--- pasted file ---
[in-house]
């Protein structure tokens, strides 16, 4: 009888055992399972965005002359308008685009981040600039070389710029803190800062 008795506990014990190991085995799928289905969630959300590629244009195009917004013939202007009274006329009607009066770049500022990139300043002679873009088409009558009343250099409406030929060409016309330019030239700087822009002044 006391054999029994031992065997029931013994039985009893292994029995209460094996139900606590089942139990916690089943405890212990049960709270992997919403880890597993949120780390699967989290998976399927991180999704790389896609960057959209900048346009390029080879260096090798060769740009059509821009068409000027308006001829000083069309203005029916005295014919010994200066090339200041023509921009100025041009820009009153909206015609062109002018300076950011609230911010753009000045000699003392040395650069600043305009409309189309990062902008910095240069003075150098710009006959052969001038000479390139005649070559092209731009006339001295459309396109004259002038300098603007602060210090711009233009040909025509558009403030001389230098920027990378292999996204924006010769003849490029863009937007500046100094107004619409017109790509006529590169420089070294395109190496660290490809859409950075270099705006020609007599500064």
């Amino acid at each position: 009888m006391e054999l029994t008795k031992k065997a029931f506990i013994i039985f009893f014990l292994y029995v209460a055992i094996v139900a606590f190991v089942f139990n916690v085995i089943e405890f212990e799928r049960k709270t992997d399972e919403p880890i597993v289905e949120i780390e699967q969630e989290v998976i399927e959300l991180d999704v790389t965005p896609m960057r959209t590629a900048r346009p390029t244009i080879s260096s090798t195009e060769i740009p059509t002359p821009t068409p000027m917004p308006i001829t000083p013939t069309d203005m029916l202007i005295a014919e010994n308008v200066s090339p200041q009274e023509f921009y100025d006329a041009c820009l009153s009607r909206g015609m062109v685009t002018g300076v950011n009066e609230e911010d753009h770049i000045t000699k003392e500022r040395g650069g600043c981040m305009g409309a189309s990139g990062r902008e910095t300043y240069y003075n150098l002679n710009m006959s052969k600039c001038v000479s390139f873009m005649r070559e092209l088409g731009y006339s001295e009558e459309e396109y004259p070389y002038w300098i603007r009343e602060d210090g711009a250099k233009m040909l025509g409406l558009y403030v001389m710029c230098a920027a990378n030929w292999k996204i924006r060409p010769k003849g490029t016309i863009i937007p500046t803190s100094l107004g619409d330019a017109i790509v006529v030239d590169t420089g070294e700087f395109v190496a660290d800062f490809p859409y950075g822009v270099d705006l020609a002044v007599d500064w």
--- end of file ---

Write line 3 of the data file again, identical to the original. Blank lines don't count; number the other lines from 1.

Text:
């Amino acid at each position: 009888m006391e054999l029994t008795k031992k065997a029931f506990i013994i039985f009893f014990l292994y029995v209460a055992i094996v139900a606590f190991v089942f139990n916690v085995i089943e405890f212990e799928r049960k709270t992997d399972e919403p880890i597993v289905e949120i780390e699967q969630e989290v998976i399927e959300l991180d999704v790389t965005p896609m960057r959209t590629a900048r346009p390029t244009i080879s260096s090798t195009e060769i740009p059509t002359p821009t068409p000027m917004p308006i001829t000083p013939t069309d203005m029916l202007i005295a014919e010994n308008v200066s090339p200041q009274e023509f921009y100025d006329a041009c820009l009153s009607r909206g015609m062109v685009t002018g300076v950011n009066e609230e911010d753009h770049i000045t000699k003392e500022r040395g650069g600043c981040m305009g409309a189309s990139g990062r902008e910095t300043y240069y003075n150098l002679n710009m006959s052969k600039c001038v000479s390139f873009m005649r070559e092209l088409g731009y006339s001295e009558e459309e396109y004259p070389y002038w300098i603007r009343e602060d210090g711009a250099k233009m040909l025509g409406l558009y403030v001389m710029c230098a920027a990378n030929w292999k996204i924006r060409p010769k003849g490029t016309i863009i937007p500046t803190s100094l107004g619409d330019a017109i790509v006529v030239d590169t420089g070294e700087f395109v190496a660290d800062f490809p859409y950075g822009v270099d705006l020609a002044v007599d500064w």